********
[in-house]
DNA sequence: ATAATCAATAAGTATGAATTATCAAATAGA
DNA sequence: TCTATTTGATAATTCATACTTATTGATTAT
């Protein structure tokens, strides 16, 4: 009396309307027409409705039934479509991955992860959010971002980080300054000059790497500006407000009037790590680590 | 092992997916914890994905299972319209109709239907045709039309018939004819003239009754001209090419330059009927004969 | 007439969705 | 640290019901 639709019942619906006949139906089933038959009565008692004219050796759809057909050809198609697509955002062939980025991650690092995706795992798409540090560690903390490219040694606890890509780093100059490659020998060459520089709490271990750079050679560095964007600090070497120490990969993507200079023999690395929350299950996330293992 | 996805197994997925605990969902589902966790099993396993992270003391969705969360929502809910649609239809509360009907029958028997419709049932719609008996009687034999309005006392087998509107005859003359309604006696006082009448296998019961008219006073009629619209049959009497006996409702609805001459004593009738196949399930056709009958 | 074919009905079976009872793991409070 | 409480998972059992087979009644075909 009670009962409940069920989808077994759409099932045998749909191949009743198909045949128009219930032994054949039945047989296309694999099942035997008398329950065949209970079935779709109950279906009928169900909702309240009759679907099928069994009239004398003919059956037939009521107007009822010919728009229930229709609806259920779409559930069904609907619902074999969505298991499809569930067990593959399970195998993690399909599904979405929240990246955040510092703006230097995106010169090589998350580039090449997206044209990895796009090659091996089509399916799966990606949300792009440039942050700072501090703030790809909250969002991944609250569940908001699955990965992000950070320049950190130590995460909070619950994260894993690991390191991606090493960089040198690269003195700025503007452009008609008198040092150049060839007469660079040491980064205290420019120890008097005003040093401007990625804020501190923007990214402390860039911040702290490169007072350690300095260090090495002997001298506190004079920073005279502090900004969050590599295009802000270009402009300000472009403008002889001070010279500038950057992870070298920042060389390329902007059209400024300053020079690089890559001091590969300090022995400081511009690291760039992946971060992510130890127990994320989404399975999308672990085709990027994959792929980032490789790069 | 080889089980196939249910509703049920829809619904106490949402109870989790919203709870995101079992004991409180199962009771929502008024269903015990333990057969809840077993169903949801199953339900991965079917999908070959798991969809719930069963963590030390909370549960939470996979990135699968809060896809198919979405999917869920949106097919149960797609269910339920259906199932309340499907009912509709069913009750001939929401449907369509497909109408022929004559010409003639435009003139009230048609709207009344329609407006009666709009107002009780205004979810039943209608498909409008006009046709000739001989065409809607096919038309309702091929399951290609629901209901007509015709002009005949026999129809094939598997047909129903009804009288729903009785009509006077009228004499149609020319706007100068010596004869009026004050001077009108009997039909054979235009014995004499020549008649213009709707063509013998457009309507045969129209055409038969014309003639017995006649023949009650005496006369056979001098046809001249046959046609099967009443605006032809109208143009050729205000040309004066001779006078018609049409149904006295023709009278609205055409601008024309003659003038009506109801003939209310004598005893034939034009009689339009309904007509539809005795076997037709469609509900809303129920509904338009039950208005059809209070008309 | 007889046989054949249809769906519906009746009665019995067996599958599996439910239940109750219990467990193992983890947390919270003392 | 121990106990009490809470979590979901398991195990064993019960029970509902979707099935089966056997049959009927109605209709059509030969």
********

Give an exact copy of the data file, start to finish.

[in-house]
DNA sequence: ATAATCAATAAGTATGAATTATCAAATAGA
DNA sequence: TCTATTTGATAATTCATACTTATTGATTAT
């Protein structure tokens, strides 16, 4: 009396309307027409409705039934479509991955992860959010971002980080300054000059790497500006407000009037790590680590 | 092992997916914890994905299972319209109709239907045709039309018939004819003239009754001209090419330059009927004969 | 007439969705 | 640290019901 639709019942619906006949139906089933038959009565008692004219050796759809057909050809198609697509955002062939980025991650690092995706795992798409540090560690903390490219040694606890890509780093100059490659020998060459520089709490271990750079050679560095964007600090070497120490990969993507200079023999690395929350299950996330293992 | 996805197994997925605990969902589902966790099993396993992270003391969705969360929502809910649609239809509360009907029958028997419709049932719609008996009687034999309005006392087998509107005859003359309604006696006082009448296998019961008219006073009629619209049959009497006996409702609805001459004593009738196949399930056709009958 | 074919009905079976009872793991409070 | 409480998972059992087979009644075909 009670009962409940069920989808077994759409099932045998749909191949009743198909045949128009219930032994054949039945047989296309694999099942035997008398329950065949209970079935779709109950279906009928169900909702309240009759679907099928069994009239004398003919059956037939009521107007009822010919728009229930229709609806259920779409559930069904609907619902074999969505298991499809569930067990593959399970195998993690399909599904979405929240990246955040510092703006230097995106010169090589998350580039090449997206044209990895796009090659091996089509399916799966990606949300792009440039942050700072501090703030790809909250969002991944609250569940908001699955990965992000950070320049950190130590995460909070619950994260894993690991390191991606090493960089040198690269003195700025503007452009008609008198040092150049060839007469660079040491980064205290420019120890008097005003040093401007990625804020501190923007990214402390860039911040702290490169007072350690300095260090090495002997001298506190004079920073005279502090900004969050590599295009802000270009402009300000472009403008002889001070010279500038950057992870070298920042060389390329902007059209400024300053020079690089890559001091590969300090022995400081511009690291760039992946971060992510130890127990994320989404399975999308672990085709990027994959792929980032490789790069 | 080889089980196939249910509703049920829809619904106490949402109870989790919203709870995101079992004991409180199962009771929502008024269903015990333990057969809840077993169903949801199953339900991965079917999908070959798991969809719930069963963590030390909370549960939470996979990135699968809060896809198919979405999917869920949106097919149960797609269910339920259906199932309340499907009912509709069913009750001939929401449907369509497909109408022929004559010409003639435009003139009230048609709207009344329609407006009666709009107002009780205004979810039943209608498909409008006009046709000739001989065409809607096919038309309702091929399951290609629901209901007509015709002009005949026999129809094939598997047909129903009804009288729903009785009509006077009228004499149609020319706007100068010596004869009026004050001077009108009997039909054979235009014995004499020549008649213009709707063509013998457009309507045969129209055409038969014309003639017995006649023949009650005496006369056979001098046809001249046959046609099967009443605006032809109208143009050729205000040309004066001779006078018609049409149904006295023709009278609205055409601008024309003659003038009506109801003939209310004598005893034939034009009689339009309904007509539809005795076997037709469609509900809303129920509904338009039950208005059809209070008309 | 007889046989054949249809769906519906009746009665019995067996599958599996439910239940109750219990467990193992983890947390919270003392 | 121990106990009490809470979590979901398991195990064993019960029970509902979707099935089966056997049959009927109605209709059509030969």